Introduction to the Fist – Let’s talk about kung-fu…
Actually, that’s a bit too limiting. Let’s talk about the world – specifically, the world of the 1970s.
Mexico was (of course) policed by a bevy of masked crimefighting lucha-libre wrestlers, Italy was being terrorized by a series of black-gloved killers (and later zombies, and later cannibals), and the US was packed with vigilante cops and returning Vietnam vets looking for vengeance. But over in China there was a whole new breed of hero developing; one that would soon enrapture the entire world.
Actually, referring to these heroes as “new” is a bit disingenuous. Chinese martial arts date back over 4000 years, while martial arts films date back to nearly the dawn of cinema – and certainly it would be unfair to completely ignore those early wuxia films of the 1920s and 30s, or the incredibly popular series of 99 (!)Wong Fei Hung films (starring Kwan Tak-hing) released between the 40s and 60s. Even the styles that were to define the genre in the 1970s were starting to develop in the second half of the 60s – most notably in Shaw Brothers productions like Temple of the Red Lotus (1965) and Come Drink With Me (1966).
So, let’s talk about the kung-fu world of the 1970s. Let’s talk about Jimmy Wang Yu, Chang Cheh, Bruce Lee, Jackie Chan, King Hu, Sammo Hung, Lau Kar Leung, Ti Lung and Gordon Liu. Just some of the folks who defined the martial arts films of the period, and who would usher in an era of big fights, big emotion and – eventually – big stunts. And this is the era, from 1965 until pretty much the end of Shaw Brothers in 1985, that is going to get the most ink in this column.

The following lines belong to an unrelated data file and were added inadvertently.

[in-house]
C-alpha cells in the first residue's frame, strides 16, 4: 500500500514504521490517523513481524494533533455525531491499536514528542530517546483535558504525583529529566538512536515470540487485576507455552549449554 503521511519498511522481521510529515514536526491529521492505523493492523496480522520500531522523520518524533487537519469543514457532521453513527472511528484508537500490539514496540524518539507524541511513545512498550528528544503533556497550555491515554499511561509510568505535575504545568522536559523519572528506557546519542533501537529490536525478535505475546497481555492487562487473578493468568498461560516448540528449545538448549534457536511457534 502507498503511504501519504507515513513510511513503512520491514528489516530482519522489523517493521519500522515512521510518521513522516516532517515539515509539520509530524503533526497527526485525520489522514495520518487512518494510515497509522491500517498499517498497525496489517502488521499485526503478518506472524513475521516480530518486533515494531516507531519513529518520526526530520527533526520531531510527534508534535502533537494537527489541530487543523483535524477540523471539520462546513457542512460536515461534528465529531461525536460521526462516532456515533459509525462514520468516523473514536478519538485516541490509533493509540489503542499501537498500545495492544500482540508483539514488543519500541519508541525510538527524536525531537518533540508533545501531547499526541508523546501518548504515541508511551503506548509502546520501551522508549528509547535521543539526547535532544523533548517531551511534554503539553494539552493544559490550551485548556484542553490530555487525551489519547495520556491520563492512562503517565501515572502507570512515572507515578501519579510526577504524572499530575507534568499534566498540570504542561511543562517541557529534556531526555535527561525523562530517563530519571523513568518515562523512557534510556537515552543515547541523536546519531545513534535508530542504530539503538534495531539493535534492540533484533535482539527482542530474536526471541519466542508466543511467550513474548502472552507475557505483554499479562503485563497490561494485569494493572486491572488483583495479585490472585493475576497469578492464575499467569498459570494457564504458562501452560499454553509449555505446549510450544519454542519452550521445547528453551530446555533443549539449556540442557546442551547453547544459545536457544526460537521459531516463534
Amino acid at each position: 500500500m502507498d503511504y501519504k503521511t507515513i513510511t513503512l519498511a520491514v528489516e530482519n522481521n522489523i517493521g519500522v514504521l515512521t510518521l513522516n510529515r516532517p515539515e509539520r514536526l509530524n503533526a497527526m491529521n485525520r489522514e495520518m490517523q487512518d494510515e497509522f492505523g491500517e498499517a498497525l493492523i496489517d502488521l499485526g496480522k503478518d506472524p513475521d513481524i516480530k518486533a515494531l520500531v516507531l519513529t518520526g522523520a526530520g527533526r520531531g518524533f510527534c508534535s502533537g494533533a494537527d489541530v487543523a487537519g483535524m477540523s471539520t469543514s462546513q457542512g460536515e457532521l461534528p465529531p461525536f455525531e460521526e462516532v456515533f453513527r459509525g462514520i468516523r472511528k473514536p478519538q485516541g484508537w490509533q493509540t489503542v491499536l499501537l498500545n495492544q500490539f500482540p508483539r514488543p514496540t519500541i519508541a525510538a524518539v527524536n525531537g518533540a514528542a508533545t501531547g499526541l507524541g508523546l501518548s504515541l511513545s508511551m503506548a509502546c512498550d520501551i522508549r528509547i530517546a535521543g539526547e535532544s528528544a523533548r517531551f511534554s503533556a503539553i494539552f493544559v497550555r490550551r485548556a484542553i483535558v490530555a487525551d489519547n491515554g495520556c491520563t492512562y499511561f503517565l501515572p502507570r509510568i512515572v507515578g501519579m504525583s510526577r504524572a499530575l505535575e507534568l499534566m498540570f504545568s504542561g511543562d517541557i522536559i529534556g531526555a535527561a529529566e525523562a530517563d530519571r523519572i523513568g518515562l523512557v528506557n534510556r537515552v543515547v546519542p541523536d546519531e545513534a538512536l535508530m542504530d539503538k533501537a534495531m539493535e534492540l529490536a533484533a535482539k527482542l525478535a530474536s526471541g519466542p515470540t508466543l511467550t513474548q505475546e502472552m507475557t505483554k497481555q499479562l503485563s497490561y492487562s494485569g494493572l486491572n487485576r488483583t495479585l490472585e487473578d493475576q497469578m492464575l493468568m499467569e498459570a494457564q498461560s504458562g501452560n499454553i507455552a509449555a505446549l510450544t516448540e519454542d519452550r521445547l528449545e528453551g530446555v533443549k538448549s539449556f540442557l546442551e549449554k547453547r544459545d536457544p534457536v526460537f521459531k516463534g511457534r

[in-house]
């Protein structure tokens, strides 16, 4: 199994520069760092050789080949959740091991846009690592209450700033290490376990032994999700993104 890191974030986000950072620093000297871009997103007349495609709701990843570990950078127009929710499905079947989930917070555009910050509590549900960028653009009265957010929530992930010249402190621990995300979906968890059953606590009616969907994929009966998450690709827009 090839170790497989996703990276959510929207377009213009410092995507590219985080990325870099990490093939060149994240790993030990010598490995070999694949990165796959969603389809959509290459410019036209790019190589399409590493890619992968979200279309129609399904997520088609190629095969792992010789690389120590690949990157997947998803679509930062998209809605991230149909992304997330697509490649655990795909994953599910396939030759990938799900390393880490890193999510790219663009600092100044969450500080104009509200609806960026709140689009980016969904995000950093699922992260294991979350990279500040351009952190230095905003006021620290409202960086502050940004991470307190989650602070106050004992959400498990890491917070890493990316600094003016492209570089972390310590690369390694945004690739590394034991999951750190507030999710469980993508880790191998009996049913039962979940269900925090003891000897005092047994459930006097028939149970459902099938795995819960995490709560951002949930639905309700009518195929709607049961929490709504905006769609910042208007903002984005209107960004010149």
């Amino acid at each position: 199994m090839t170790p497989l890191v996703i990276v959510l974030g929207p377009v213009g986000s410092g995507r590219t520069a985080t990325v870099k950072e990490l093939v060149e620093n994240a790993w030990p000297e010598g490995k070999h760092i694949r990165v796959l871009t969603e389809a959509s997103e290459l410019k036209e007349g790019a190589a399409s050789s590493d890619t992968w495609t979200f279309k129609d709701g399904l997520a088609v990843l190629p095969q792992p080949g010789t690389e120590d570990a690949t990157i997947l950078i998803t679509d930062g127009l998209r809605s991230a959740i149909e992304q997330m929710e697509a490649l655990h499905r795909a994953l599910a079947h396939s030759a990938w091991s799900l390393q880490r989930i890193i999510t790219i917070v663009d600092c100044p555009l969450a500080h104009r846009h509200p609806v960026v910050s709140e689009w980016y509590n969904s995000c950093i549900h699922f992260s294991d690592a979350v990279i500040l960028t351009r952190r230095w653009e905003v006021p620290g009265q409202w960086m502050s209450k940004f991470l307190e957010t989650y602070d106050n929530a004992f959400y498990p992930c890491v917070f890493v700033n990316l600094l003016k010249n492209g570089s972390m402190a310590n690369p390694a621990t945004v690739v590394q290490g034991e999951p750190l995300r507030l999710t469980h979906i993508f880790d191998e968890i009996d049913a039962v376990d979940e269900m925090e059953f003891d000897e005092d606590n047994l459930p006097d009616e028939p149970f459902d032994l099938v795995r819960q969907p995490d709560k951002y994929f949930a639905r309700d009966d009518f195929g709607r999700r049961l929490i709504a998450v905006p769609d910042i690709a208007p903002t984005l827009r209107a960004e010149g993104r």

Each week we’re going to focus on a single martial arts film or personality, spending most of our time on the most notable titles, actors and directors but allowing for special columns on new releases, underground oddities, or simply things I feel deserve your attention. While the 1965/1985 era is going to get the most attention, everything is up for discussion. And while I’m most interested in the Chinese kung-fu cinema of that period, I’m certainly open to discussing the samurai, karate, and ninja films that were coming out of Japan during the period, as well as the American imitations, rip-offs and misguided tributes.
Now, I want to preface by stating that I don’t pretend to be an expert in Martial Arts films or Martial Arts in general. While I’d love to be Bey Logan, I’m just a particularly enthusiastic fan of the genre that has the ego to believe that by examining these films we can unlock a few new insights – or expand the minds of those who are skeptical about the genre as a whole. I’ve seen my fair share of kung fu films, but part of the excitement of this column comes from a sense of discovery – and I’m hoping that my enthusiasm for these movies and their history comes through loud and clear.
All of that said, if I screw up I deserve to hear about it. Hopefully I can surreptitiously fix my mistake before too many people notice. I do try to be honest about the gaps in my knowledge, but try to make up for my lack of experience with as much good humour (and research) as I can muster – but errors do happen. I’m also going to do my best to understand the various cultural anomalies and references made in the film, but please feel free to help expand my knowledge as we progress.
For fans of high quality kung-fu films, we’re living in a golden age. Never have so many films been easily available in high quality, widescreen transfers – and more are arriving all the time. I want this to be a place where all fans (or potential fans) of the genre can congregate and have their voices be heard.
It’s going to be a long, strange trip. I hope you’ll join me on it.
Long live the fist,
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